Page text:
NASA balloon in the air

NASA launched its super pressure balloon from Wanaka airport this morning. It went well. The weather was calm with no wind. Hundreds of local people watched as the balloon very slowly rose into the sky and the balloon started to open out. When it is fully open, it is the size of a football stadium. It is filled with helium. It carries 2 tonnes of scientific equipment for research on the upper atmosphere. The balloon is a low cost way to do this research, much cheaper than using spacecraft.

NASA hopes the balloon will reach 33km into the upper atmosphere and will stay at this altitude for 100 days. NASA expects it will travel around the globe every one to 3 weeks, moved by the easterly wind currents. It should finally land in Argentina. Keeping the balloon at a constant altitude is difficult with warm day-time temperatures and cool night-time temperatures.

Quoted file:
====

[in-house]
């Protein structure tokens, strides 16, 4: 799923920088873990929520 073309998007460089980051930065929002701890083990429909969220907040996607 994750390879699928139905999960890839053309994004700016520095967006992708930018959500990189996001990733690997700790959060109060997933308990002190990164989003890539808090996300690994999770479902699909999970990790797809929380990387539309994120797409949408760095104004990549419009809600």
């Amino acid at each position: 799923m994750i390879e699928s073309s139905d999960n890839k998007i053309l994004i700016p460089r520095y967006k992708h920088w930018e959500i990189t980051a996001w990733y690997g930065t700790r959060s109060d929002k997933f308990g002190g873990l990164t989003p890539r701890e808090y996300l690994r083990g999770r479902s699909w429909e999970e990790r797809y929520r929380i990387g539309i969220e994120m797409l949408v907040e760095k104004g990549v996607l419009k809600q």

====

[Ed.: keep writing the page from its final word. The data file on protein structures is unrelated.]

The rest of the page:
We may see the balloon as it is passing over New Zealand either at sunrise or sunset, depending on cloud conditions.

NASA staff have been waiting in Wanaka for about 3 weeks. Cyclone Pam arrived about the same time as the original date for the balloon launch, and following that was 2 weeks of windy weather. However, this morning was perfect. Wanaka was chosen because it is at 45 degrees latitude where the winds are the best for this balloon.

If this is successful, NASA will return to Wanaka next year and maybe other years.

Click on NASA website for more information.


• spacecraft – space ships (aircraft- planes)
• upper atmosphere – near space
• launch (v) – start a new plan or idea or object
• constant (adj) – not changing
• altitude – height above sea level

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